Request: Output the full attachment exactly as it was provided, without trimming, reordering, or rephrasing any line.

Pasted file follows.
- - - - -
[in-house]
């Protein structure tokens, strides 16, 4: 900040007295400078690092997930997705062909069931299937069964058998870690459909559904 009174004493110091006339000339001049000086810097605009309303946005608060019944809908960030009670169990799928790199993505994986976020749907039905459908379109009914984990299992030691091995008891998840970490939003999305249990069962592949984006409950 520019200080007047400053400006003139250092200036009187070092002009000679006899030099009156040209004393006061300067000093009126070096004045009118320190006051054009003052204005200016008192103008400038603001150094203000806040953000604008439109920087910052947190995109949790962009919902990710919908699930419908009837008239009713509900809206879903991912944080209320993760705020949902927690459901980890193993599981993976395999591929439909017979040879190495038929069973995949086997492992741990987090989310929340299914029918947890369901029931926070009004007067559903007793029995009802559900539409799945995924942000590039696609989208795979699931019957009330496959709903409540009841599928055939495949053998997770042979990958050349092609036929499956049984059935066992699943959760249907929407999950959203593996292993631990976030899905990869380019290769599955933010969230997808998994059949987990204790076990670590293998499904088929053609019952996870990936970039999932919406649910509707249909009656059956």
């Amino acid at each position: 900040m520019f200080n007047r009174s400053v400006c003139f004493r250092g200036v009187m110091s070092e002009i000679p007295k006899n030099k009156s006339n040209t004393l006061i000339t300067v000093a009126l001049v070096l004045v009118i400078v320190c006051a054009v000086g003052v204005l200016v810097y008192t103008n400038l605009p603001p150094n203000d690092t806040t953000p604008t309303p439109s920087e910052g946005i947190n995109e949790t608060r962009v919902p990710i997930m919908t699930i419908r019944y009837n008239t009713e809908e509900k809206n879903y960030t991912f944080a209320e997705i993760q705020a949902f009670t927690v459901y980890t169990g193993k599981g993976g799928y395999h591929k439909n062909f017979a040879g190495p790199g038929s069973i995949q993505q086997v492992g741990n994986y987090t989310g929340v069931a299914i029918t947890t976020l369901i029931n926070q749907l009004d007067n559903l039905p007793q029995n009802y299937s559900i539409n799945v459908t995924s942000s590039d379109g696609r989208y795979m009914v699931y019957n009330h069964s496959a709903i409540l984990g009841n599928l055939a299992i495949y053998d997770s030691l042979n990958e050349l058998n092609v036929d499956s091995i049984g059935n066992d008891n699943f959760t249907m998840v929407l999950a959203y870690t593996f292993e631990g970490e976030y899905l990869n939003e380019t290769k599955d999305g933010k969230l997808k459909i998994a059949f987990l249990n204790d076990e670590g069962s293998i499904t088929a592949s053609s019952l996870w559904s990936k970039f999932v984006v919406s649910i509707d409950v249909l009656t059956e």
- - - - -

[in-house]
């Protein structure tokens, strides 16, 4: 900040007295400078690092997930997705062909069931299937069964058998870690459909559904 009174004493110091006339000339001049000086810097605009309303946005608060019944809908960030009670169990799928790199993505994986976020749907039905459908379109009914984990299992030691091995008891998840970490939003999305249990069962592949984006409950 520019200080007047400053400006003139250092200036009187070092002009000679006899030099009156040209004393006061300067000093009126070096004045009118320190006051054009003052204005200016008192103008400038603001150094203000806040953000604008439109920087910052947190995109949790962009919902990710919908699930419908009837008239009713509900809206879903991912944080209320993760705020949902927690459901980890193993599981993976395999591929439909017979040879190495038929069973995949086997492992741990987090989310929340299914029918947890369901029931926070009004007067559903007793029995009802559900539409799945995924942000590039696609989208795979699931019957009330496959709903409540009841599928055939495949053998997770042979990958050349092609036929499956049984059935066992699943959760249907929407999950959203593996292993631990976030899905990869380019290769599955933010969230997808998994059949987990204790076990670590293998499904088929053609019952996870990936970039999932919406649910509707249909009656059956």
């Amino acid at each position: 900040m520019f200080n007047r009174s400053v400006c003139f004493r250092g200036v009187m110091s070092e002009i000679p007295k006899n030099k009156s006339n040209t004393l006061i000339t300067v000093a009126l001049v070096l004045v009118i400078v320190c006051a054009v000086g003052v204005l200016v810097y008192t103008n400038l605009p603001p150094n203000d690092t806040t953000p604008t309303p439109s920087e910052g946005i947190n995109e949790t608060r962009v919902p990710i997930m919908t699930i419908r019944y009837n008239t009713e809908e509900k809206n879903y960030t991912f944080a209320e997705i993760q705020a949902f009670t927690v459901y980890t169990g193993k599981g993976g799928y395999h591929k439909n062909f017979a040879g190495p790199g038929s069973i995949q993505q086997v492992g741990n994986y987090t989310g929340v069931a299914i029918t947890t976020l369901i029931n926070q749907l009004d007067n559903l039905p007793q029995n009802y299937s559900i539409n799945v459908t995924s942000s590039d379109g696609r989208y795979m009914v699931y019957n009330h069964s496959a709903i409540l984990g009841n599928l055939a299992i495949y053998d997770s030691l042979n990958e050349l058998n092609v036929d499956s091995i049984g059935n066992d008891n699943f959760t249907m998840v929407l999950a959203y870690t593996f292993e631990g970490e976030y899905l990869n939003e380019t290769k599955d999305g933010k969230l997808k459909i998994a059949f987990l249990n204790d076990e670590g069962s293998i499904t088929a592949s053609s019952l996870w559904s990936k970039f999932v984006v919406s649910i509707d409950v249909l009656t059956e």